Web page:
At times, parents openly state their expectations, saying, “Go to law school, then we can get you a job,” or “Being an economist these days is profitable and practical, so don’t fool around with your music or stop messing around with paints and get your head in the game. And there are times when we can feel indebted to them: “We worked hard to teach you, so now it’s your turn son, don’t disappoint us.

How about this option, you inspired by your dream, blazing with joy, you share with your parents the desire to be realized in the field of dance or singing, and you hear in response: “With this you will not go far, it’s show business, they will eat your guts and you’ll be left at the bottom of the barrel”.

Or maybe your family didn’t tell you anything specific, but you drew your conclusions anyway, and yet you received tacit attitudes that were also deeply embedded in your subconscious.

Let’s do an experiment and write down on a piece of paper the names of all the people close to you who were important to you in your childhood and adolescence, and perhaps still are. It could be your parents, teachers, friends, relatives. Across from each name, identify and write down what that person expects of you, what model of the world they fit you into. What do these people want or want from you? Don’t think for long, just write down the first thing that comes to mind. You may not be quite sure you know exactly what their expectations are.

Now look at the answers, at the attitudes and the image of ourselves that we have believed and by which we have limited ourselves. You might get something like this:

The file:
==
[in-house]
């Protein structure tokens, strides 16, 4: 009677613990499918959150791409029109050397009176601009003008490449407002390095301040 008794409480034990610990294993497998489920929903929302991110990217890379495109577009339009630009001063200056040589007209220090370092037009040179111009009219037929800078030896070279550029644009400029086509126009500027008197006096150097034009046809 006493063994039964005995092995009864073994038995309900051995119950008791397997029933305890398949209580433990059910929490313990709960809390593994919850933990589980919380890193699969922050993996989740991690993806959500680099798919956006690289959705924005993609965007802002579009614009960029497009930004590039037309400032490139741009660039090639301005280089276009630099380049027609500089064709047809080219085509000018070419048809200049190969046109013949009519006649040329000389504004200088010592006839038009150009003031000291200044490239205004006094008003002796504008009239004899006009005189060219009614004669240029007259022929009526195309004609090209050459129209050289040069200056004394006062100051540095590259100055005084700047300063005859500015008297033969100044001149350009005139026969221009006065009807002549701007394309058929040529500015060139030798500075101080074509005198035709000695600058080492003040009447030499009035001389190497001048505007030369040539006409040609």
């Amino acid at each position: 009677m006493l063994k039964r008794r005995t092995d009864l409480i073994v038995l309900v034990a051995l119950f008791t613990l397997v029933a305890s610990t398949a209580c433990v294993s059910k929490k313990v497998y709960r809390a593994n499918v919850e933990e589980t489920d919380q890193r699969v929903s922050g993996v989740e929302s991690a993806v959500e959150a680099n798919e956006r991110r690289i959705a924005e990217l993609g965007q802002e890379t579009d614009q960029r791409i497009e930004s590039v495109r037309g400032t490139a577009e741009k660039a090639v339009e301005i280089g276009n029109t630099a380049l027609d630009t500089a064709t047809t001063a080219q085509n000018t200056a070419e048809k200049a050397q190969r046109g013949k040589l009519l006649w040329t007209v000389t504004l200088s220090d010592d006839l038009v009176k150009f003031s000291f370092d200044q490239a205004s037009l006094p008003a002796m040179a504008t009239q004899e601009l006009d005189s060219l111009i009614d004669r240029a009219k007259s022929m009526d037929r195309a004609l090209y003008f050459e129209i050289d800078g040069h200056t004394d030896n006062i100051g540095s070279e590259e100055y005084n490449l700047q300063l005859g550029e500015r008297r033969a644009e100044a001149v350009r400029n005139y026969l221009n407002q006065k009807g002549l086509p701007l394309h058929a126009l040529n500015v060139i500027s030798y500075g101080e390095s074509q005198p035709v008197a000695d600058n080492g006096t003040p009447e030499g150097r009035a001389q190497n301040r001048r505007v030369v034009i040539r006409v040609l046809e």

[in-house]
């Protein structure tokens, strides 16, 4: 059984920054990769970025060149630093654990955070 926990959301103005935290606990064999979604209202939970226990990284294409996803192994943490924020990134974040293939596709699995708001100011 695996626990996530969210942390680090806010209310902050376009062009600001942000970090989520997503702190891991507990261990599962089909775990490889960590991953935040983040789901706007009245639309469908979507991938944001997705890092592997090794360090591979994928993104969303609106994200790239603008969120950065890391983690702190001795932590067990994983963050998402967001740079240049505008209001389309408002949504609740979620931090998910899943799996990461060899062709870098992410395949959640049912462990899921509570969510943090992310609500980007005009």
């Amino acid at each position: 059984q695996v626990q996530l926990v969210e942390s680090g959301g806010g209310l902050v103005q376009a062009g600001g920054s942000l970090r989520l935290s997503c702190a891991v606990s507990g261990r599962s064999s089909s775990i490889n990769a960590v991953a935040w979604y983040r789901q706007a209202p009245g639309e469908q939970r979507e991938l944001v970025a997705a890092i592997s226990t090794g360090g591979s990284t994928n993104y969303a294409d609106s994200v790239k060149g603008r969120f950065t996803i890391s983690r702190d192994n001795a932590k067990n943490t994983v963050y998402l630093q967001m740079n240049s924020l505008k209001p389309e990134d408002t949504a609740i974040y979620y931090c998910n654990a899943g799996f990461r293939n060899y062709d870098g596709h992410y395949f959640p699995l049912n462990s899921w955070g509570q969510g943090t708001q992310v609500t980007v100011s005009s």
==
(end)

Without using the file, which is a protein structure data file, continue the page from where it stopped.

Mom – I should be a successful homemaker, a good wife, and a caring mother (Read more about the daughter-mom relationship).
Dad – I should be a successful manager and have a leadership position in the company. (Father and daughter communication problems.).
Older brother – Be confident, determined, always win.
Grandmother – I should carry on my family business and study to be a dentist.
Aunt – To be obedient, calm and compliant.

Try to put on paper in as much detail as possible all the attitudes and expectations you are striving to meet. After this exercise, you may discover many interesting insights and explanations for your former state of affairs.

When we were little, we had to learn to understand what adults wanted from us without losing touch with our own desires. Not an easy task, was it? So if we couldn’t do it when we were little, because of because of different factors of upbringing and conditions of perception of the world.We can correct this situation today, and put ourselves back on the path to our own creative realization.

We simply cannot change our lives if we pretend not to see these attitudes. It is important to take a conscious look at the old attitudes so they stop drowning out the whispers of your own soul and begin the process of creative liberation.

The Creative Crisis: Fulfilling Other People's ExpectationsBe free and happy

With love and faith in you, Maria Shakti.